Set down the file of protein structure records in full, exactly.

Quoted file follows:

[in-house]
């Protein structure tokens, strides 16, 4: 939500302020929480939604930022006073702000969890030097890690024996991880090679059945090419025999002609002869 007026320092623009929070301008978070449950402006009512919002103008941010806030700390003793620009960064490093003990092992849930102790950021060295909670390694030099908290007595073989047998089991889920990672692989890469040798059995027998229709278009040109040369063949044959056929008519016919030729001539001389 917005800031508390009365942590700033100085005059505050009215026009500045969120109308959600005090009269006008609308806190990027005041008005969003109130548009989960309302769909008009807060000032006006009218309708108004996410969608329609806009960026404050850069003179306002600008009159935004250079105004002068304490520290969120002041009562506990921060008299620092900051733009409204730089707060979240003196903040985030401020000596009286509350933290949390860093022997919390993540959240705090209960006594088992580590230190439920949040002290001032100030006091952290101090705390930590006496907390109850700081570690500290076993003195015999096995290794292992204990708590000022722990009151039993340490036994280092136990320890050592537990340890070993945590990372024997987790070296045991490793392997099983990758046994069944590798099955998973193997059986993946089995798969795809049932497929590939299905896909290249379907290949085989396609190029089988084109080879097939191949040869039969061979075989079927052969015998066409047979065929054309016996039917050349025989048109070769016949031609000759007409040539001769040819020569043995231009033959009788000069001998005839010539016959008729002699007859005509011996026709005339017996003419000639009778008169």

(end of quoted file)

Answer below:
[in-house]
């Protein structure tokens, strides 16, 4: 939500302020929480939604930022006073702000969890030097890690024996991880090679059945090419025999002609002869 007026320092623009929070301008978070449950402006009512919002103008941010806030700390003793620009960064490093003990092992849930102790950021060295909670390694030099908290007595073989047998089991889920990672692989890469040798059995027998229709278009040109040369063949044959056929008519016919030729001539001389 917005800031508390009365942590700033100085005059505050009215026009500045969120109308959600005090009269006008609308806190990027005041008005969003109130548009989960309302769909008009807060000032006006009218309708108004996410969608329609806009960026404050850069003179306002600008009159935004250079105004002068304490520290969120002041009562506990921060008299620092900051733009409204730089707060979240003196903040985030401020000596009286509350933290949390860093022997919390993540959240705090209960006594088992580590230190439920949040002290001032100030006091952290101090705390930590006496907390109850700081570690500290076993003195015999096995290794292992204990708590000022722990009151039993340490036994280092136990320890050592537990340890070993945590990372024997987790070296045991490793392997099983990758046994069944590798099955998973193997059986993946089995798969795809049932497929590939299905896909290249379907290949085989396609190029089988084109080879097939191949040869039969061979075989079927052969015998066409047979065929054309016996039917050349025989048109070769016949031609000759007409040539001769040819020569043995231009033959009788000069001998005839010539016959008729002699007859005509011996026709005339017996003419000639009778008169």